3. Darryl says:

    I used to do this all the time when I was in university. I would switch from the library, coffee shop, somewhere outside, and back to my dorm room every 1-2 hours. The change in setting definitely helped me out for some odd reason.

  4. Suyog says:

    This seems to be my primary way to focus. I had made it a habit to make several work “pit-stops” during my walk back home from the university. These include park-benches, many parapets, coffee shops, and sometimes even the department bathroom. My brain categorizes this entire journey as travel rather than work, so I hardly get the feeling that I am pushing myself to work when I don’t feel much like. And once I begin to notice a slump in my focus, I quickly shut my laptop, and walk a bit more towards my place before I find another pit-stop..

  5. Matt McCormick says:

    I’m going to agree with Chris. I think a huge part of it is taking a break. I will add that getting a little exercise can also help (which you got as you switched locations).

    I’m a software developer and business owner and find that when I’ve been really stuck on a problem for awhile the act of getting up and walking for at least 10 minutes to get a bite to eat, grab coffee, or just walk around the block a few times will often produce an, “Aha,” moment.

    Then I can get back to my computer – even if it’s in the same place it was before – get past my problem and continue working.

  6. MaryBeth says:

    I do this with music! I find that switching playlists will often pull me back into a more carefully focused frame of mind.

    1. MaryBeth says:

      Let me clarify that by saying… orchestral music, or anything in a language I am not fluent in. My mind starts to wander if there are words in English.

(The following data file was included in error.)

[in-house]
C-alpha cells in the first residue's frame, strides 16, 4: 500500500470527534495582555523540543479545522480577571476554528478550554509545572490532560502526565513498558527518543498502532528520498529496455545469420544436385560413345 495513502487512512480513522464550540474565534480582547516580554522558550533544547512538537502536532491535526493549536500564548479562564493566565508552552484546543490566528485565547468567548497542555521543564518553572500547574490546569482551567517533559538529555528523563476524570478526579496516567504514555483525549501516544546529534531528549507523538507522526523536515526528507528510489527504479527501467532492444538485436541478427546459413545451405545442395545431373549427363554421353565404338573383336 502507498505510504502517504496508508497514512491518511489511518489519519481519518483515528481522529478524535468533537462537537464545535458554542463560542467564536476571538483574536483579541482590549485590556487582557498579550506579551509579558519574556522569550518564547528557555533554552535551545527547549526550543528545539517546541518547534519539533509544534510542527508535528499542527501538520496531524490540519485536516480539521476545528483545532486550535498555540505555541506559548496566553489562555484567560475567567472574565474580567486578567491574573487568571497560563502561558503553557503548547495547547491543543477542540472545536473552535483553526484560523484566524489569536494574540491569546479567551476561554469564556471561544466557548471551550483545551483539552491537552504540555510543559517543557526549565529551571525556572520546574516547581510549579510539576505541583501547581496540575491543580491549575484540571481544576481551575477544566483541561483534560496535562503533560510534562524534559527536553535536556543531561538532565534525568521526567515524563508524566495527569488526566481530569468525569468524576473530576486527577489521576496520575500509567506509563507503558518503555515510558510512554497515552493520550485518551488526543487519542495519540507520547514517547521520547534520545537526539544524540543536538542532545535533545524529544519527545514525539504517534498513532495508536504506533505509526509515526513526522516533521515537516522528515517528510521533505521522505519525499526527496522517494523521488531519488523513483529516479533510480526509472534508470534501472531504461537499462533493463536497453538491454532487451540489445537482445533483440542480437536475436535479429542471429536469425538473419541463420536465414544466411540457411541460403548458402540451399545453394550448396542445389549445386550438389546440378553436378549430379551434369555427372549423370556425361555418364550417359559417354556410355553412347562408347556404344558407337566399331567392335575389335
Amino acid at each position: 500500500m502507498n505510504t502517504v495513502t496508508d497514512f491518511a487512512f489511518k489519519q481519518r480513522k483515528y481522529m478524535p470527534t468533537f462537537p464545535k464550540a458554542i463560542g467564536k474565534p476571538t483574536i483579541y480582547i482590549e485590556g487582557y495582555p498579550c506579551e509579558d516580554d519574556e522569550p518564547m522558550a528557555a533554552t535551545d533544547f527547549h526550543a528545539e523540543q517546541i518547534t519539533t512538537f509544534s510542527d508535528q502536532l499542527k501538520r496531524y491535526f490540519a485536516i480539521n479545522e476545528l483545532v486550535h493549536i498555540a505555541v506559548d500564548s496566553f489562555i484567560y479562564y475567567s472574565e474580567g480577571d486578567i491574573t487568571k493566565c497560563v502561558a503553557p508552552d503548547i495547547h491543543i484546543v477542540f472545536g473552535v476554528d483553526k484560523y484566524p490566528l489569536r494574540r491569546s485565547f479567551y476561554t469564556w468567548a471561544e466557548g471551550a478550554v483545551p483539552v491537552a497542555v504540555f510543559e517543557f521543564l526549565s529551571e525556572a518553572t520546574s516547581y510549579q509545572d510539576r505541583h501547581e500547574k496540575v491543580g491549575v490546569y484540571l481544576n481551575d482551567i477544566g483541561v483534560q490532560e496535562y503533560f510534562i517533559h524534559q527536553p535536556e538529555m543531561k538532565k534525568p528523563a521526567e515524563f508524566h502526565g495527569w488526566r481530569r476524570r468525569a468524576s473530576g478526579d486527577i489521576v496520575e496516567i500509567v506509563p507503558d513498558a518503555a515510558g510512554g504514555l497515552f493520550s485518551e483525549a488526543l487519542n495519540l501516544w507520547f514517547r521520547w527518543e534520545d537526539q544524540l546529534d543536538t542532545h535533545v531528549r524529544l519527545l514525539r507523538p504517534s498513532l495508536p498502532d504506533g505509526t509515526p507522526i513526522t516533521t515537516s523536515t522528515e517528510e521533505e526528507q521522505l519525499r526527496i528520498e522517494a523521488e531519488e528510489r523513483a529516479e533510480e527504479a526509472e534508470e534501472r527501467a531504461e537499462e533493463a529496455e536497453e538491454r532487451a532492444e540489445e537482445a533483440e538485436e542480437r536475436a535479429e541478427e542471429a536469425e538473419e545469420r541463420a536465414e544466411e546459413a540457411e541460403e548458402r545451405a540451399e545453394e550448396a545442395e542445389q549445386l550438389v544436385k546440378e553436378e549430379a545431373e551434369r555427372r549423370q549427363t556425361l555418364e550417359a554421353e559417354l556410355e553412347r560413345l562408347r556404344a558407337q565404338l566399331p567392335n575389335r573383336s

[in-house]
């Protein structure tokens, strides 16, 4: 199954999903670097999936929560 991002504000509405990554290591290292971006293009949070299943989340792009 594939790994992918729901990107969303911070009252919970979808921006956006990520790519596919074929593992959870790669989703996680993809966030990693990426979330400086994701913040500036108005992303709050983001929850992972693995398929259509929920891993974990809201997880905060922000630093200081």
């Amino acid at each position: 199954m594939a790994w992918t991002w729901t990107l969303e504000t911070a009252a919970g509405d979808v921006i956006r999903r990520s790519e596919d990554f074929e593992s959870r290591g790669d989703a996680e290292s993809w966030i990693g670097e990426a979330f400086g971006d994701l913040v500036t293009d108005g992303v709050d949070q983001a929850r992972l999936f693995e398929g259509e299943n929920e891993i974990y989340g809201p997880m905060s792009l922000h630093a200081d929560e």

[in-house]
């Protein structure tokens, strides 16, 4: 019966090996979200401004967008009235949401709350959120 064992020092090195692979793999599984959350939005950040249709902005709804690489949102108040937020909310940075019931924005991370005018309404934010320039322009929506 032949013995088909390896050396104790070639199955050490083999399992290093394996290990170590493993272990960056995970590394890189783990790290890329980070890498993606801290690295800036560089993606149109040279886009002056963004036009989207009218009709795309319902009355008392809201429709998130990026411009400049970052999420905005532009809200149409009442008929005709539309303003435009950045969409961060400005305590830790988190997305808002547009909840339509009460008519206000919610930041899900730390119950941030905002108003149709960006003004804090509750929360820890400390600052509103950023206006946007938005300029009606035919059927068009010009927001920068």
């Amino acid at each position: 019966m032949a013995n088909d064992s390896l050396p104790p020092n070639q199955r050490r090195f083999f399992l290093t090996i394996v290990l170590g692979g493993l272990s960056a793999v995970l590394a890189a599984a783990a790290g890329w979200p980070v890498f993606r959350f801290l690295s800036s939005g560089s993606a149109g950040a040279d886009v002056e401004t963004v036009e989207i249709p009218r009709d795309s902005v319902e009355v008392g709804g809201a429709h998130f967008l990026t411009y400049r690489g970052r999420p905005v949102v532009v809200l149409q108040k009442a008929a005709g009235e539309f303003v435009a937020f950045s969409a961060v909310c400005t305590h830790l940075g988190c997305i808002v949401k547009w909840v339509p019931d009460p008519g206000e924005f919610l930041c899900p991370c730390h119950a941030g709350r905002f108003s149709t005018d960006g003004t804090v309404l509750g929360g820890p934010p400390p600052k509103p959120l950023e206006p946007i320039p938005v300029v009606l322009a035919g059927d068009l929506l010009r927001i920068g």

7. ryan fuse says:

    Hi Cal, thanks for the awesome article.

    Can you tease apart the cause and effect? Is it the location or is it the walking or the break?

    If its the walking, staying at the same spot but walking in place would do the trick?

    1. Study Hacks says:

      In an earlier comment I mentioned that the change of location was likely the key, as the break was too brief. That being said, I know a lot of people swear by long walks as a method to boost concentration and generate insight. See for example, my post on Quiet Creativity or Mason Currey’s profile of Darwin’s habits: http://dailyroutines.typepad.com/daily_routines/2008/12/charles-darwin.html

  8. Mike says:

    Excellent post Cal. I have been doing “concentration circuits” for years. It always boosts my productivity. Sometimes I walk from location to location, sometimes I ride my MTB. Cheers.

  9. Daniel says:

    A few days ago in the New York Times – Better Ways to Learn by Tara Parker-Pope on Benedict Carey’s new book:
    “The first step toward better learning is to simply change your study environment from time to time. Rather than sitting at your desk or the kitchen table studying for hours, finding some new scenery will create new associations in your brain and make it easier to recall information later.”

  10. Andre Kibbe says:

    Whether it’s breaks, locations or playlists, I think the overarching principle is the Hawthorne Effect, “a phenomenon whereby individuals improve or modify an aspect of their behavior in response to their awareness of being observed”—in this case, self-observation. Of course, the segmenting of work into discrete sprints (e.g. the Pomodoro Technique) also helps, since mental focus is cyclical.

  11. Anthony Hsu says:

    I couldn’t help but notice the name of the document you have open on your computer in your photos: “Deep Work – Rule 4 – Work Deeply”. Is this a new book you are working on? If so, I’m really excited for it! I think accumulating many hours of deep work is key to building career capital.

  12. krishna says:

    I think it’s the walk and the quiet and soothing location sustained your concentration levels.